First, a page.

In the midst of the First World War, the British government needed lumbermen to cut down trees to help supply the fighting force on the front lines in France and Belgium. On the battlefields, troops needed wood to construct trenches, dug-outs and roads, to make railway sleepers, huts, planking, posts and ammunition boxes, as well as for fuel.
But the government faced two problems. Firstly, few skilled people were left in the UK to harvest the country’s ancient forests. Secondly, the growing threat of German U-boats in the Atlantic was preventing imported Canadian timber getting through, particularly as space needed to be freed up on transatlantic ships to import crucial munition and food supplies.
So ‘Sawdust Fusiliers’ were summoned from the Canadian Forestry Corp: a battalion of 1,600 men were recruited from Canada in 1916 to harvest ancient forests to supply the Western Front (pictured below).
To remember these events, a life-size wooden carving has been commissioned by ‘Devon Remembers’, a partnership project co-ordinated by Devon County Council. Sculptor Andrew Frost has depicted two members of the Canadian Forestry Corps with one of the horses they relied on to work the forest. It’s situated at Stover School beside the Stover Heritage Trail and was unveiled by Lieutenant General Sir Andrew Ridgway, representing HM Lord-Lieutenant of Devon.
When the ‘Sawdust Fusiliers’ arrived at Stover in 1916, local people were very curious about the Canadians. So fetes and sports days were held, where the visitors demonstrated their skills in logging, baseball, canoeing and First Nations’ ceremonies.
By October 1917, when they left, the 250 foresters and sawyers had felled 700 acres of the estate, producing over 650,000 cubic feet of timber for the battlefields, where it was used in trenches, dug-outs and roads and to make railway sleepers, huts, planking, posts and ammunition boxes as well as for fuel.
After the initial draft, the timber supply department identified several other locations in Devon, and in June 1917 new camps were built at Mamhead and Starcross, supported by satellite camps at Chudleigh, Ashcombe, and Kenton.
A smaller site was opened at Torrington in early December 1917, with camps at Chulmleigh, Brookland and Bratton Fleming, and operations at Plymbridge near Plymouth started in January 1918.
After the war, Stover’s woodland slowly recovered, helped by land girls from nearby Seale-Hayne Agricultural College who planted thousands of saplings.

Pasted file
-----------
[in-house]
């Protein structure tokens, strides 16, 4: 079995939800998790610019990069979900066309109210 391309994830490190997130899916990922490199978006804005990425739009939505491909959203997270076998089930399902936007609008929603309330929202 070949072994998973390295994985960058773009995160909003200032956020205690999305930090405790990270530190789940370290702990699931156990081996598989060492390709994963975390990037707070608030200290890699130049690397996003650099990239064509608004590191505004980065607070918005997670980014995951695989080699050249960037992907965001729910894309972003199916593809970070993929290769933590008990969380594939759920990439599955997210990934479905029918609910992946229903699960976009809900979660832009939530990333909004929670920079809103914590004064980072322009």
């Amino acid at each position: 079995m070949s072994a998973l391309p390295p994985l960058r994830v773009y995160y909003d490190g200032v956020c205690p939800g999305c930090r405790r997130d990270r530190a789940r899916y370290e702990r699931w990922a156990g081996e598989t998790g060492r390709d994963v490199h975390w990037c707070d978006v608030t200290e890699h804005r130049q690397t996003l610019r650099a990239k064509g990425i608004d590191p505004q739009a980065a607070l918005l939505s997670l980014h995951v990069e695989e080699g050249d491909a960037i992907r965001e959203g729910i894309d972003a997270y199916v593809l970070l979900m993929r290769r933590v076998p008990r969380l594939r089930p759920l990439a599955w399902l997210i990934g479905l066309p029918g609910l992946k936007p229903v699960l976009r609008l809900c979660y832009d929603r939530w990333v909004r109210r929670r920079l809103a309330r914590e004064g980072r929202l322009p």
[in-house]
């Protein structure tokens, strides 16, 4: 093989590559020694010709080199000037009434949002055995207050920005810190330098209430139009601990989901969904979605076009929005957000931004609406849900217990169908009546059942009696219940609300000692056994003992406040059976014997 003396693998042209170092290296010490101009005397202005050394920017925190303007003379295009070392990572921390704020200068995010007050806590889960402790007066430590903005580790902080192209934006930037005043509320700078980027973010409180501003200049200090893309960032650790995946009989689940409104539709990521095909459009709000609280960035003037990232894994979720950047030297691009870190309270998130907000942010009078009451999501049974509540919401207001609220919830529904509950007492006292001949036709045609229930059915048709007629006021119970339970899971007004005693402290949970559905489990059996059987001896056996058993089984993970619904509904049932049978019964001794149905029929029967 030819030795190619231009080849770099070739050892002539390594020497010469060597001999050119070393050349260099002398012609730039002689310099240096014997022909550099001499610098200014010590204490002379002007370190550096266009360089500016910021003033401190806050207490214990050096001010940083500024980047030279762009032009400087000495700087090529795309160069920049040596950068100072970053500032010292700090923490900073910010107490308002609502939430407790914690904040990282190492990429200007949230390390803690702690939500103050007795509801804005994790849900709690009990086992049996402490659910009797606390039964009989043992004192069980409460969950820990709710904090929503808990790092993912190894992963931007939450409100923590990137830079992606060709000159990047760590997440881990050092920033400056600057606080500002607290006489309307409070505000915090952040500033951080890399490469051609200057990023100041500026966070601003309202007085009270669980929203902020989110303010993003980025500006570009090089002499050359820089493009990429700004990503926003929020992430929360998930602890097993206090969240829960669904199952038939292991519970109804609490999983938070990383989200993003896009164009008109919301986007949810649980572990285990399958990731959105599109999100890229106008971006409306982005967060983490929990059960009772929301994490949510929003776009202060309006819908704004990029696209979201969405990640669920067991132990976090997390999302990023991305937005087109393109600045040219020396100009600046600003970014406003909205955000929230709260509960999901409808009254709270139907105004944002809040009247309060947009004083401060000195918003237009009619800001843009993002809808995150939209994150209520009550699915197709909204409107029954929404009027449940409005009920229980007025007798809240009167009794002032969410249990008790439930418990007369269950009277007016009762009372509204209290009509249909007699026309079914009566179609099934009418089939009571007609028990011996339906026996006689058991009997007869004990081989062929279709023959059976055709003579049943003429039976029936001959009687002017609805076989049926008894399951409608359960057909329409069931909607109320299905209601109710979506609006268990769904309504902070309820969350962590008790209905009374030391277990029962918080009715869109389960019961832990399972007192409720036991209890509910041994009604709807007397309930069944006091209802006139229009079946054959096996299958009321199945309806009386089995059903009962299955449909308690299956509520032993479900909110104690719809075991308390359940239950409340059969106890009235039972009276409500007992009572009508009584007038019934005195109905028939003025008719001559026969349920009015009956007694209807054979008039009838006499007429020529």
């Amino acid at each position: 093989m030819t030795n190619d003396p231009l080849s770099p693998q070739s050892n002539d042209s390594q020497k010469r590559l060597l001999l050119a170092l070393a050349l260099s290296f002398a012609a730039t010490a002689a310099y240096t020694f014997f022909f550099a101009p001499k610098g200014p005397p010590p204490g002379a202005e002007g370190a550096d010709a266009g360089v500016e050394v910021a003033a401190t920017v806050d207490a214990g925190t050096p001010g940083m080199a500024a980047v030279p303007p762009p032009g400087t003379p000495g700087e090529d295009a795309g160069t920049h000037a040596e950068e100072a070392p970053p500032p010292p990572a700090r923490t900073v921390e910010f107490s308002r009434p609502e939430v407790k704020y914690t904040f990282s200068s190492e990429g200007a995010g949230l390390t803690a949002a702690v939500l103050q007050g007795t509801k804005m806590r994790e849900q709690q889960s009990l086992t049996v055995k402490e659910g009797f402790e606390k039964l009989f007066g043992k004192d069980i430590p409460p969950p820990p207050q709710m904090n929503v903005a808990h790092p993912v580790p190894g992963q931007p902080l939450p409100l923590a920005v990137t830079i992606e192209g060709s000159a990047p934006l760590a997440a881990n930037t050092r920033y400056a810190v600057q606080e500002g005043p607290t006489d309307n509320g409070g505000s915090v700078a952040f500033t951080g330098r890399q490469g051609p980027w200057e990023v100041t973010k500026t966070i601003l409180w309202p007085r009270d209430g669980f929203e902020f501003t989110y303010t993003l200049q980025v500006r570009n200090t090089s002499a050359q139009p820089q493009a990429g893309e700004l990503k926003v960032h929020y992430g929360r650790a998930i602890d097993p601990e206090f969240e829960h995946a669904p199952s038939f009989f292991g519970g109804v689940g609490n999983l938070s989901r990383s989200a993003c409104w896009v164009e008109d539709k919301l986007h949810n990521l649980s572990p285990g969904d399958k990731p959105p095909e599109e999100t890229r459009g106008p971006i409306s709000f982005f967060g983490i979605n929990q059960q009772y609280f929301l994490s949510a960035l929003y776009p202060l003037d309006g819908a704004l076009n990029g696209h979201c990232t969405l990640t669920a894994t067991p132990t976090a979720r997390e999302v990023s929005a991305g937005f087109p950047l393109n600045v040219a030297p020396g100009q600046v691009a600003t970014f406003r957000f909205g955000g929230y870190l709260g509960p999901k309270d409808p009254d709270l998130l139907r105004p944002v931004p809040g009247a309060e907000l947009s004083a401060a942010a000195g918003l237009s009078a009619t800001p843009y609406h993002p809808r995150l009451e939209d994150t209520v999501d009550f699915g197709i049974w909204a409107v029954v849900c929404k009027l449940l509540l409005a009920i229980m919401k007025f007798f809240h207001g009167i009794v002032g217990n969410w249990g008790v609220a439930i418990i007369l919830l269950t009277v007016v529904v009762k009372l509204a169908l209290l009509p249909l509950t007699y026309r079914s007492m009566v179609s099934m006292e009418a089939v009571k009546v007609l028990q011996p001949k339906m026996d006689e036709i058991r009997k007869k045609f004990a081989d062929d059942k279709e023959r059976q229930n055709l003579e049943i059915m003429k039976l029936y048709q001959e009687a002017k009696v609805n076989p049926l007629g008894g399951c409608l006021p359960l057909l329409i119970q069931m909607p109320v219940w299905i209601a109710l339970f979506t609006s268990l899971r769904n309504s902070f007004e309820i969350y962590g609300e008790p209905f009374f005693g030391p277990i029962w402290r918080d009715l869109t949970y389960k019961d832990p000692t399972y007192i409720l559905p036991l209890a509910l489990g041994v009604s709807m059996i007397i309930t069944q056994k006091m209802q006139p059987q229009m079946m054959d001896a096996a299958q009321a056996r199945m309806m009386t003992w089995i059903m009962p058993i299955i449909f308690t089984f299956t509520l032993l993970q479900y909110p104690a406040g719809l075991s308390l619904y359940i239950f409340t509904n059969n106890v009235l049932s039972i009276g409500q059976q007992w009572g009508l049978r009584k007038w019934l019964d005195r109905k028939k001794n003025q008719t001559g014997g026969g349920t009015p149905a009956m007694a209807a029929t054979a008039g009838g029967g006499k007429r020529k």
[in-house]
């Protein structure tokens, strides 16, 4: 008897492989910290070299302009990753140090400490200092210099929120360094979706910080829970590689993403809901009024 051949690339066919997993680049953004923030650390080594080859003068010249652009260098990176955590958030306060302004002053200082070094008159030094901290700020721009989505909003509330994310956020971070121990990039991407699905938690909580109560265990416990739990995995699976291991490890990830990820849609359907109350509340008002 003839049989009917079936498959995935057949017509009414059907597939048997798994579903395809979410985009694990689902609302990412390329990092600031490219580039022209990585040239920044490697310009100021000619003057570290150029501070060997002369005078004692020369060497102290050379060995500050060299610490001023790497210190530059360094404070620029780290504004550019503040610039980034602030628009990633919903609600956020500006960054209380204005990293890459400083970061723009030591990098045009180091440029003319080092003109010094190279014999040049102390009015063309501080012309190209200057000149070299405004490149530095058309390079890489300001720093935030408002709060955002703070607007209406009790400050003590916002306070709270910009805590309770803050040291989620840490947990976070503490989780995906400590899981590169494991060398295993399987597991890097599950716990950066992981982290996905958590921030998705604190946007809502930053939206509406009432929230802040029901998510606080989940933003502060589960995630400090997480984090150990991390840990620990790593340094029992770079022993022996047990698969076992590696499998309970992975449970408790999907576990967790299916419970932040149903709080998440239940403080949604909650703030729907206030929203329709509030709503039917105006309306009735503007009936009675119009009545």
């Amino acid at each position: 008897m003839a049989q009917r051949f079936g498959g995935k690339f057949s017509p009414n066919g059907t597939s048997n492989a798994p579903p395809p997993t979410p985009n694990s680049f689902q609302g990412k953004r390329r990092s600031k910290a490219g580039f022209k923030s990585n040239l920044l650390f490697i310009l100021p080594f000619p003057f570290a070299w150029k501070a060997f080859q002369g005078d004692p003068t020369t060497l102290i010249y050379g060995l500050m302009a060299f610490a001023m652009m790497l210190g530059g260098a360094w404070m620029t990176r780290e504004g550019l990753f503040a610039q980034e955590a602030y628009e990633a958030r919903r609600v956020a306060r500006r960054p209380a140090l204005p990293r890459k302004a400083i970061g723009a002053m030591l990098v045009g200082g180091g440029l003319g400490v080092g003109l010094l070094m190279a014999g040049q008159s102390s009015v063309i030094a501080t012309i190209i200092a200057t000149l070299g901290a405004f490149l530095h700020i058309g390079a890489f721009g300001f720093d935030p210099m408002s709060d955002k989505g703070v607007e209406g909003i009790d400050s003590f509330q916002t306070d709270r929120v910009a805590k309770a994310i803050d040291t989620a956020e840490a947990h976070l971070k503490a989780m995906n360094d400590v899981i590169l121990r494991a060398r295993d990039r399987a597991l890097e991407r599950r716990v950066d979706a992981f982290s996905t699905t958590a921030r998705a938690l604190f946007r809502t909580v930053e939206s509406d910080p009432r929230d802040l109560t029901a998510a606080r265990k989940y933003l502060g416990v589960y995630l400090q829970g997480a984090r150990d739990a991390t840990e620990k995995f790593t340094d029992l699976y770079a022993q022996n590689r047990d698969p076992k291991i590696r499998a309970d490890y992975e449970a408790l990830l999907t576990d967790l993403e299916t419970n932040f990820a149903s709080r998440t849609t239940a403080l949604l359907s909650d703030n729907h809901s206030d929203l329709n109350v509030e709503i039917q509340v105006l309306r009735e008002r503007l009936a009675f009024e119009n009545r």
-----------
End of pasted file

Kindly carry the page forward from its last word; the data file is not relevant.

The government established the Forestry Commission in 1919 to coordinate a national strategy of reforestation, land management and woodland security to manage Britain’s timber supply in the future.
An accompanying information board, provided by the South West Heritage Trust’s Devon Remembers Heritage Project, was also unveiled by Cllr Caroline Chugg, chairman of Devon County Council.
She’s accepted an oak chair on behalf of the people of Devon, carved by the ‘Sawdust Fusiliers’ during their posting and first presented to Stover House in 1919. The chair was made by officers of the No.104 Company of the Canadian Forestry Corps from English Oak from Stover’s forests.
After the war, it was taken to Kenya, before being purchased at auction in 1968 by Canadian husband and wife team Don and Geneva King, who immediately recognised its roots in England and significance to Canada. It is now being returned by Sergeant Charles King of the Royal Canadian Regiment as a gift to Devon to be kept at Stover Country Park.
The inscription on its back says it was presented by the Canadian soldiers to Mrs. Harold St. Maur as a mark of appreciation. At the time, the St. Maurs owned Stover Park. Cllr Chugg, says: “As part of the centenary commemorations we are honouring the links forged by Devon, particularly by the Stover Estate, with the Canadian Forestry Corp, some of whom stayed after the war ended to marry and begin families here.
“This magnificent wooden carving is a fitting tribute to the vital role of the Sawdust Fusiliers, honouring the effort and expertise of these men and horses throughout the war and reminding everyone of the important part they played.”